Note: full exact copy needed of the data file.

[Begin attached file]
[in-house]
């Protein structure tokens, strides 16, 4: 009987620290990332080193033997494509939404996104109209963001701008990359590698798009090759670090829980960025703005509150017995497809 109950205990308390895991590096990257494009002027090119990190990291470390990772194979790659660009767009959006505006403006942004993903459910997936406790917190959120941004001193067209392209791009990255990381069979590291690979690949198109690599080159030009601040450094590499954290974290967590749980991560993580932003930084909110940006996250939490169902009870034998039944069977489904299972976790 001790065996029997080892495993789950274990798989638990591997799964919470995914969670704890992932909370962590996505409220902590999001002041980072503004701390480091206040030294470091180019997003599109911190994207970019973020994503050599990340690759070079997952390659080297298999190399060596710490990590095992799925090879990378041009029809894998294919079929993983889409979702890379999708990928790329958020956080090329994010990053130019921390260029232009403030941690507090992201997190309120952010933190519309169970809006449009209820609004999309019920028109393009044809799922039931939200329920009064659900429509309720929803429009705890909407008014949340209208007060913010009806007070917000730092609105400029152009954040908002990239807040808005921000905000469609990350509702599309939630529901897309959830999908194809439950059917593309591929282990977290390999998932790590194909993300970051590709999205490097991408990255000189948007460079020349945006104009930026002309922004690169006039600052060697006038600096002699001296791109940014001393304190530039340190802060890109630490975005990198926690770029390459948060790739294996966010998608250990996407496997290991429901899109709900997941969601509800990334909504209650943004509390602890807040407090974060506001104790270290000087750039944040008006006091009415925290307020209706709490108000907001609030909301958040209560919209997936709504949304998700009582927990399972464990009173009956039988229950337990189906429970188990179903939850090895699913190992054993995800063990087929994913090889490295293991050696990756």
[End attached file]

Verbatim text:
[in-house]
């Protein structure tokens, strides 16, 4: 009987620290990332080193033997494509939404996104109209963001701008990359590698798009090759670090829980960025703005509150017995497809 109950205990308390895991590096990257494009002027090119990190990291470390990772194979790659660009767009959006505006403006942004993903459910997936406790917190959120941004001193067209392209791009990255990381069979590291690979690949198109690599080159030009601040450094590499954290974290967590749980991560993580932003930084909110940006996250939490169902009870034998039944069977489904299972976790 001790065996029997080892495993789950274990798989638990591997799964919470995914969670704890992932909370962590996505409220902590999001002041980072503004701390480091206040030294470091180019997003599109911190994207970019973020994503050599990340690759070079997952390659080297298999190399060596710490990590095992799925090879990378041009029809894998294919079929993983889409979702890379999708990928790329958020956080090329994010990053130019921390260029232009403030941690507090992201997190309120952010933190519309169970809006449009209820609004999309019920028109393009044809799922039931939200329920009064659900429509309720929803429009705890909407008014949340209208007060913010009806007070917000730092609105400029152009954040908002990239807040808005921000905000469609990350509702599309939630529901897309959830999908194809439950059917593309591929282990977290390999998932790590194909993300970051590709999205490097991408990255000189948007460079020349945006104009930026002309922004690169006039600052060697006038600096002699001296791109940014001393304190530039340190802060890109630490975005990198926690770029390459948060790739294996966010998608250990996407496997290991429901899109709900997941969601509800990334909504209650943004509390602890807040407090974060506001104790270290000087750039944040008006006091009415925290307020209706709490108000907001609030909301958040209560919209997936709504949304998700009582927990399972464990009173009956039988229950337990189906429970188990179903939850090895699913190992054993995800063990087929994913090889490295293991050696990756």